Pakistan needs to acknowledge the actual militant dynamics of the Pak-Afghan region
Pakistan’s special envoy for Afghanistan paid a visit to Kabul last week, where he held a meeting with Taliban’s foreign minister. The two sides agreed to work jointly to remove the irritants that plague relations between the two countries. But no ‘real’ progress was made in addressing the core issue of border management. Pakistan has to acknowledge that the current dynamics of the militant situation is that groups other than the Tehreek-e-Taliban Pakistan (TTP) are also operating.
Further there has to be an institutionalized liaison between Kabul and Islamabad on the existence of any safe havens for groups that can launch raids into Pakistani territory. The issue of how such elements succeed in crossing over despite a fenced border and heavy security presence must also be addressed. A fundamental issue of border management arises. Formulation of policy and execution becomes more daunting when those in charge of policy lack the credentials to formulate and pursue a policy with clarity and consistency.
Relations became strained as recent militant attacks on government installations and forces have spiked in Pakistan. In a strongly worded message, the army high command conveyed a tough message to the Afghan Taliban, threatening to take retaliatory action against the ‘safe havens’ of TTP supposedly operating across the border. Taliban reacted, and asserted no such safe havens exist and that any incursions would be met with swift resistance.
TTP has no agenda that it can sell to the people of the tribal areas. It has no hierarchy, no acknowledged leadership, no strategy and no defined goals.
- Rustam Shah
At a time when the two countries should be focusing on trade, issues of connectivity, accessing energy reserves of Central Asia and jointly promoting the cause of peace and stability in the region, attention is diverted too often to handling terror attacks and cross-border raids, much to the grief and frustration of the local population.
Some pertinent questions must be addressed regarding how such militant attacks are being executed. The long border between the countries has been fenced completely, with a large number of security personnel deployed round-the-clock. The security guards have the latest equipment and weapons to ensure no one dares to cross the border at any point. Then, how is it that this tight border management system fails to such a degree so often, that militants armed with lethal weapons cross into Pakistan, carry out attacks and re-enter their ‘safe havens’ across the border?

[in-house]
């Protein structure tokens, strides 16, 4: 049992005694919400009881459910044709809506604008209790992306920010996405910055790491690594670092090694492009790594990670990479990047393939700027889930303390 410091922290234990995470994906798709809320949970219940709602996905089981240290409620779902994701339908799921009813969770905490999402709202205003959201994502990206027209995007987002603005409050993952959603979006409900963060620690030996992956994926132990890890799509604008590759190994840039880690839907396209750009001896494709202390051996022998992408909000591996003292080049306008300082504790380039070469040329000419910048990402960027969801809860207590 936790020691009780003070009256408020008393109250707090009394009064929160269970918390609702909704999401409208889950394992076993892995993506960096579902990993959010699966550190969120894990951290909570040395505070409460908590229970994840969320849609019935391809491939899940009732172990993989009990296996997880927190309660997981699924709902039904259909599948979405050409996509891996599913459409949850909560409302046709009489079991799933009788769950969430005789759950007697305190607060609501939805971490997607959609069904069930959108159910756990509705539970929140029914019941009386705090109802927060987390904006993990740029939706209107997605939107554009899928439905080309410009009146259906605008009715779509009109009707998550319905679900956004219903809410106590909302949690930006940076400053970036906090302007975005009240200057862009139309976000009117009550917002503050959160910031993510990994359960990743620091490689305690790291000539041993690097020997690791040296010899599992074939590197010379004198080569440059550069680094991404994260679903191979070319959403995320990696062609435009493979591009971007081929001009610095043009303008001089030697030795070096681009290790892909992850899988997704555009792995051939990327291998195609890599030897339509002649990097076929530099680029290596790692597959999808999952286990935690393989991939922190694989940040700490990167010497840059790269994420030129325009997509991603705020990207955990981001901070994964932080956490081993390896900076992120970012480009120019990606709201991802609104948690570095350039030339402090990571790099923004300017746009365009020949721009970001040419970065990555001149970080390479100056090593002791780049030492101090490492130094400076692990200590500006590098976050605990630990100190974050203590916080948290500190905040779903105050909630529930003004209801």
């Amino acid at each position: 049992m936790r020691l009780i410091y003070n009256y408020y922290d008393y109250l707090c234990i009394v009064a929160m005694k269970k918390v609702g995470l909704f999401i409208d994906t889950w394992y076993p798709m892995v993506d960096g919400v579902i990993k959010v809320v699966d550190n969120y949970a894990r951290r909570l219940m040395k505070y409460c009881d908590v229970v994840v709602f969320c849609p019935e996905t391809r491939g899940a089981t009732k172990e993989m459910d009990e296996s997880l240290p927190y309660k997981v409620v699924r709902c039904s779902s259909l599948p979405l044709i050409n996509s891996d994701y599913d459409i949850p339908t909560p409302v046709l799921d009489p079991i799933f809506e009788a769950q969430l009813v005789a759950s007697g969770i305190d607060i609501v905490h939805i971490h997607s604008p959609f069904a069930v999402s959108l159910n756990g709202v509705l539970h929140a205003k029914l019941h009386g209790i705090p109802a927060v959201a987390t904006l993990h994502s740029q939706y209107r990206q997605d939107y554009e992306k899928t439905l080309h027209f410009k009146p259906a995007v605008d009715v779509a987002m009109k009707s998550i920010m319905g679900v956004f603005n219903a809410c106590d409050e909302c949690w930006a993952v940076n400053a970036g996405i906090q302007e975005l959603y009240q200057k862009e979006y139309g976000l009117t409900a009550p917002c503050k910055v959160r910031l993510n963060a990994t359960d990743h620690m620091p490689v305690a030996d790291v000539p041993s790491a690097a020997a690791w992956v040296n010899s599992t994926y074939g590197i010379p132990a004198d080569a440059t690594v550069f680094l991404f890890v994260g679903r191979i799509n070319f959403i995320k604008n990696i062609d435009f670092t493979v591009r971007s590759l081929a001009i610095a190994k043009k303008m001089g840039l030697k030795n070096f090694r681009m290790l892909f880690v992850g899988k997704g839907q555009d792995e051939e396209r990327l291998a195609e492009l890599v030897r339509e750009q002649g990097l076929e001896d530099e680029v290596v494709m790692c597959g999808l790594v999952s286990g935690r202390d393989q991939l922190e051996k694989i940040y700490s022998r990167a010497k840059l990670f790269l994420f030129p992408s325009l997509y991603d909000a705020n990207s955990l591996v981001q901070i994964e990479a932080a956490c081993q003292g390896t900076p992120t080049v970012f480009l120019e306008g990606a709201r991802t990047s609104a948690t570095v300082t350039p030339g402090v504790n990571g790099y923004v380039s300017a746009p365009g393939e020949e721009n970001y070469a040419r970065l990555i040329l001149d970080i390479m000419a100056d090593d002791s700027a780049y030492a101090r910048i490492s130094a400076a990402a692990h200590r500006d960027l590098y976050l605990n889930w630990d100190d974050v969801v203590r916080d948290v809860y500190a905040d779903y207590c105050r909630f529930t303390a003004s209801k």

The fact is, TTP is not the only militant outfit operating in Afghanistan. Groups like Daesh and others operate all along the border and deep inside Afghanistan. After the Taliban take over, Daesh has been fighting for survival and will strike any target it can manage. They are operating in Pakistani territory as well.
It is also important to shed some light on Afghan Taliban-TTP relations because many in Pakistan are under the impression that TTP is just an affiliate of the Afghan Taliban.
Afghan Taliban were a group of volunteers who united under the grand objective of fighting foreign forces in their country in 1994. TTP on the other hand emerged as a reaction to General Pervez Musharraf’s policy of aligning Pakistan completely with the US, following the Afghan war in 2001. TTP appeared on the scene to ‘fight’ for the cause of tribesmen who felt betrayed and disillusioned because their autonomy was under fire.
It’s true some TTP activists may have fought alongside the Afghan Taliban, but that does not mean the two entities have embraced each other or that the TTP have become an integral part of Afghan Taliban. As a matter of fact, the TTP has no agenda that it can sell to the people of the tribal areas. It has no hierarchy, no acknowledged leadership, no strategy and no defined goals. Its remaining few activists are spread all over the border areas-- on both sides of the border. The Pakistani government made some efforts to strike a deal with the remnants of TTP but there was no clear objective or strategy and negotiations were abandoned. This was a grave error. Giving up the option of talks made the group more desperate. Most of the attacks in Pakistan now are carried out by elements entrenched in Pakistani territory.
Afghan Taliban would never acquiesce in a situation where their territory is used for raids into another country. Such a group, if left unchecked, could pose a potential threat to the Taliban government itself. Because Taliban do not have an organized law enforcement infrastructure, remnants of TTP can from time to time, encourage attacks inside Pakistan. But these attacks will not necessarily be launched by crossing the border that is heavily fenced, but by their agents inside Pakistani territory.
The problem can be addressed by constant engagement with Afghan Taliban, by increased surveillance of the border, and by inducing many of the hard core TTP fighters to break ranks and surrender.
- Rustam Shah Mohmand is a specialist of Afghanistan and Central Asian Affairs. He has served as Pakistan’s ambassador to Afghanistan and also held position of Chief Commissioner Refugees for a decade.